Our city has a rich history of diversity and tolerance. A city that not only embraced change during challenging times, but was at the forefront of change — in economic reform, school policy, community development, law enforcement and in addressing public service needs.
But, Syracuse is not perfect. We have real problems that must be faced head on. These challenges may seem impossible, frightening and intimidating. This is why we need to take action — not as individuals, but as a community. Get to know your neighbors, volunteer, network, join social justice groups and take action around a cause that matters. Create new friendships with people outside of your comfort zone and get organized. Reinvest in our city and it will pay back dividends.
I have been involved in many city organizations and community groups, and have observed Ben actively engaged throughout the years. While many political leaders join different boards and social groups leading up to their campaign, Ben has been consistent in his support. He meets with people on their terms, in places where they feel comfortable, and where the problem is occurring. I have attended meetings where Ben was present to discuss youth violence on the southside, address community concerns and human service needs on the westside, discussions on arts and culture in downtown, and urban planning forums in the Westcott area, all of which took place years before he announced he was running for mayor.
We need to do more to make our city schools safer for students and teachers, and make quality education more accessible for everyone. We lose a lot of local families to the suburbs because they are afraid of enrolling their children in city schools. I have also met more parents in the last few years that have decided to homeschool their children or send them to private schools. With this loss of homeowners leaving to the suburbs, working class parents sending their kids to private institutions and joining homeschool networks, our city schools and neighborhoods have become more segregated and economically divided. It feels like we are going backwards.
I believe Ben is the right person to get City Hall, the Syracuse City School District, the county and community leaders to come together and work towards a common goal. A strategic plan can only be effective if all the stakeholders involved are on the same page and in agreement with its objectives. Ben has a good pulse on our city schools and has a great working relationship with its leaders. His mother was a former teacher at Fowler High School; he has worked with both Mayor Driscoll and Miner, and his daughter is enrolled in the city school district. He has attended and participated in many school related programs, education forums and engaged with academic projects supported by the city and the nonprofits that he serves as a board member. This level of work with our kids and having his own child enrolled in our school district, reflects on his commitment to further invest in our education system and its students.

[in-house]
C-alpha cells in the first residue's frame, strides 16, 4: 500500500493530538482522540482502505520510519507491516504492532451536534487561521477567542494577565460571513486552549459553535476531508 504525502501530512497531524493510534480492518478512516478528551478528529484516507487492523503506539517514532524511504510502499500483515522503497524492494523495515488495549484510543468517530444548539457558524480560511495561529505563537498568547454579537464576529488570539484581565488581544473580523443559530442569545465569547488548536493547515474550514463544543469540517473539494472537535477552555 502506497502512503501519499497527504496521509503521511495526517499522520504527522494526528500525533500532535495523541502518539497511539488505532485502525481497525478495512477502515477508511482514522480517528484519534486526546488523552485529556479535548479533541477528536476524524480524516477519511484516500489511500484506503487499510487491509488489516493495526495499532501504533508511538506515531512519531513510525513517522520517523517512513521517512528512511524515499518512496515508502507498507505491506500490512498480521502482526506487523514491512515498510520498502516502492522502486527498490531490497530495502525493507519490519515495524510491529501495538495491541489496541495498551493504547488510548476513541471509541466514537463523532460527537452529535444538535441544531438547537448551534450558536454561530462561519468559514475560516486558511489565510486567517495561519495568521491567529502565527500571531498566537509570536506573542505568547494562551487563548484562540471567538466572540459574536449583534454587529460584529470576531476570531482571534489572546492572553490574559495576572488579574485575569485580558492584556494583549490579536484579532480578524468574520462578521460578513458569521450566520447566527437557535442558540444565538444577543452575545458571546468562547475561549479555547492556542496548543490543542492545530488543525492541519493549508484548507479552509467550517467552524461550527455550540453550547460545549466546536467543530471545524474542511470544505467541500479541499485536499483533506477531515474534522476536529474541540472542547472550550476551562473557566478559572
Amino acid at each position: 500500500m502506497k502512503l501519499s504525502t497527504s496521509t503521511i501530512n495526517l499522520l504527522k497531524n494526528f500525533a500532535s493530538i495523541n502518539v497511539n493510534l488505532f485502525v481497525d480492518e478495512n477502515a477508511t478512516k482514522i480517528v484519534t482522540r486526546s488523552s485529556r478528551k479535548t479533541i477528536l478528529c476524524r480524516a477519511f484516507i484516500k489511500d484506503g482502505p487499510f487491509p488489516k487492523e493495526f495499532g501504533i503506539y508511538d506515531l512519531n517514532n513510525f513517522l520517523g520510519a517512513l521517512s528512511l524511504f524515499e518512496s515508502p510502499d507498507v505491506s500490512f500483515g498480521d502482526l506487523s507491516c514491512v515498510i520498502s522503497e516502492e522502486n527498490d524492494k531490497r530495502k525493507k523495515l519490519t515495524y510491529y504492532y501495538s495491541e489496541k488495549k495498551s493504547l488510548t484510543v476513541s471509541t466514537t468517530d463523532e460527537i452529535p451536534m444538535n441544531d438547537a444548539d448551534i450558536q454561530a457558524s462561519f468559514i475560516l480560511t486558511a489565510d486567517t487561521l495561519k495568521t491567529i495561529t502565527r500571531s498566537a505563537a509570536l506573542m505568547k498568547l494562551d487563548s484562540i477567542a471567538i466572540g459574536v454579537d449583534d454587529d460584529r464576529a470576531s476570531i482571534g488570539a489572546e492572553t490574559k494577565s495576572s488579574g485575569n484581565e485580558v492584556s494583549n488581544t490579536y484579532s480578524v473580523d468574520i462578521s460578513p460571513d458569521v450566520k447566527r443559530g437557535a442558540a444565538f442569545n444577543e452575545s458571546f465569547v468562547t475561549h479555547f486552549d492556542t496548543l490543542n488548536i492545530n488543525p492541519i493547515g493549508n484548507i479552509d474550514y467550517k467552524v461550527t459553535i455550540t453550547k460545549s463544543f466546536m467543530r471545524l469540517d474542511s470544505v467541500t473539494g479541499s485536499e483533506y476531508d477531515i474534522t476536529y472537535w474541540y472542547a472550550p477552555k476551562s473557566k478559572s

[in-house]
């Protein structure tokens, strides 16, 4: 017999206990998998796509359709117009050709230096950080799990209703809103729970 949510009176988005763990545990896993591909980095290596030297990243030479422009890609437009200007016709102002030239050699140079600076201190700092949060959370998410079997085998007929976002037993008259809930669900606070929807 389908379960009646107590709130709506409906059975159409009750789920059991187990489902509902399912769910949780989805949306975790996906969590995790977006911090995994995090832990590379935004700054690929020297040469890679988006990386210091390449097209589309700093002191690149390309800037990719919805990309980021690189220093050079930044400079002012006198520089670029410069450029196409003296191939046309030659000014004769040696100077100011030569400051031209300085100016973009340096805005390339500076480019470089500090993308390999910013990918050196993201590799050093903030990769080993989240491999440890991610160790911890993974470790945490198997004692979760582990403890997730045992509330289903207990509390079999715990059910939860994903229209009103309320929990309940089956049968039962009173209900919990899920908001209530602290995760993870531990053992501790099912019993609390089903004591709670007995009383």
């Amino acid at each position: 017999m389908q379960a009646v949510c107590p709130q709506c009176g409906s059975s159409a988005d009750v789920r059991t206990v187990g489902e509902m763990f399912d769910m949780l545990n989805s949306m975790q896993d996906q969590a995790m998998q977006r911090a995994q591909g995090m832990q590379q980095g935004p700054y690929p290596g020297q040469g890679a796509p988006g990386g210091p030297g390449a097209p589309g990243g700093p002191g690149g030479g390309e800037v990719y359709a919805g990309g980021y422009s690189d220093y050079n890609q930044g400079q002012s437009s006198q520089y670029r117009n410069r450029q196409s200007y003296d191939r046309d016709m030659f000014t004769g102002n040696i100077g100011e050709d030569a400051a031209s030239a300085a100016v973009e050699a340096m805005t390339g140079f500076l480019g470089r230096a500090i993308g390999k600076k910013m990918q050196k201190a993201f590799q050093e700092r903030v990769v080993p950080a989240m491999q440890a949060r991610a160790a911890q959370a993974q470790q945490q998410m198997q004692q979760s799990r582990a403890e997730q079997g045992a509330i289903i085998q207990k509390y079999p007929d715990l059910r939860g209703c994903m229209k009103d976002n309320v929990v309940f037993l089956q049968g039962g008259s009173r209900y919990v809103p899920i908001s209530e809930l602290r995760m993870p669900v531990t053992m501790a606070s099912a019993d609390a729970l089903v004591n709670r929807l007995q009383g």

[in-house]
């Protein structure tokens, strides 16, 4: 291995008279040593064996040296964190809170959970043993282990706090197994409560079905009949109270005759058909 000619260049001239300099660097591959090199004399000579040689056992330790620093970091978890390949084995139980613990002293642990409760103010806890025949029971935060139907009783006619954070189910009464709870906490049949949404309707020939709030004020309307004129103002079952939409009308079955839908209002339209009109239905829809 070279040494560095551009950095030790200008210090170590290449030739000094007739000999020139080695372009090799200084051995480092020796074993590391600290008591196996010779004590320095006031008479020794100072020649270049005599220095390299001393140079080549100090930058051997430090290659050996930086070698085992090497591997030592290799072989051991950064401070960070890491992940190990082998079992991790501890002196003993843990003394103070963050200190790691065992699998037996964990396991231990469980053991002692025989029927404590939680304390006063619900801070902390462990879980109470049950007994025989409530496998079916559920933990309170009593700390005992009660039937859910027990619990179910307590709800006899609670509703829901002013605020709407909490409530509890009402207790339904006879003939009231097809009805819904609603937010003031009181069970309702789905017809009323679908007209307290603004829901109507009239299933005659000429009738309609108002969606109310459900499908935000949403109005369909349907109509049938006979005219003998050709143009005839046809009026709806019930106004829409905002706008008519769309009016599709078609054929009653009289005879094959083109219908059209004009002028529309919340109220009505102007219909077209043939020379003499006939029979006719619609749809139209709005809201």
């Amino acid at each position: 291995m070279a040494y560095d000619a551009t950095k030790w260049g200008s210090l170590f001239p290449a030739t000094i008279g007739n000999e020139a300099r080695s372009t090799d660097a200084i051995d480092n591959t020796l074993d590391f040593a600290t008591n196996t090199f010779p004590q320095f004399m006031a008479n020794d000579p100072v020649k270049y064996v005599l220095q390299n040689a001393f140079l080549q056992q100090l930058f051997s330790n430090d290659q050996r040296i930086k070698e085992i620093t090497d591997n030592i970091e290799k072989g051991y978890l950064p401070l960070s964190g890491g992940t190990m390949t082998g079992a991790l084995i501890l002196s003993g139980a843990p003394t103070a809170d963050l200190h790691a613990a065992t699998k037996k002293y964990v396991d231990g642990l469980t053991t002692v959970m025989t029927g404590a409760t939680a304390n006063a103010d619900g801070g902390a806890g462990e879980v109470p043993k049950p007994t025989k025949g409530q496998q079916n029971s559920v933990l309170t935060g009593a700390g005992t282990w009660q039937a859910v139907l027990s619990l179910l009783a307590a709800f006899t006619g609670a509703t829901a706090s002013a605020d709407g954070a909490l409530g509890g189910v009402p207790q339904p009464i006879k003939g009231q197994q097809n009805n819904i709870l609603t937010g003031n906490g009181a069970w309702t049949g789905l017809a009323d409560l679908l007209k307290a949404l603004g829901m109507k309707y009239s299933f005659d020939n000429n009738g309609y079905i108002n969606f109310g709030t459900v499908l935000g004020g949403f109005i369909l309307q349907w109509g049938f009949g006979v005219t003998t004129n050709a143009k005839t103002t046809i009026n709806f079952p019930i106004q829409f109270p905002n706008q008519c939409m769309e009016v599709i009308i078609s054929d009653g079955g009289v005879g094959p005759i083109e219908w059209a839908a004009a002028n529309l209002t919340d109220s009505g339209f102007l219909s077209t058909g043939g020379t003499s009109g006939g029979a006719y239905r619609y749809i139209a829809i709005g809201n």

Our city, county and state leaders have been at odds for almost a decade. These internal conflicts between political parties, business affiliations and personal differences are ripping our city apart. We have lost local investment opportunities, witnessed development projects idling, long litigations over contract manipulation and seeing jobs with living wages disappearing from our area. We need someone that is not beholden to any party, and is determined to break barriers and divides. Someone that knows how to collaborate with others, get buy-in from key influencers and support the greater good for the city. This person also needs to have strong emotional intelligence to work “with and for” the people, and possess critical thinking and problem-solving skills to help the city move forward in the right direction. I support Ben because I believe he has these qualities and skillsets.
Dr. Emad Rahim, 39, has lived on the westside of Syracuse for over 30 years. He serves on the Board of Directors for the Good Life Youth Foundation, the Onondaga Community College Foundation and is a member of the advisory committee for the Southside Innovation Center. Rahim is deeply involved in civic life and his favorite aspects of city living are the short distance to parks like Upper Onondaga, Onondaga Lake, Thornden and Barry, as well as a walkable downtown, and great options for local coffee shops, such as Recess, Café Kubal, Strong Hearts and Freedom of Espresso. See more from Dr. Rahim here: https://www.youtube.com/watch?v=cn6tCmtNUsg&t=28s
Photo credit: Ana Gil-Taylor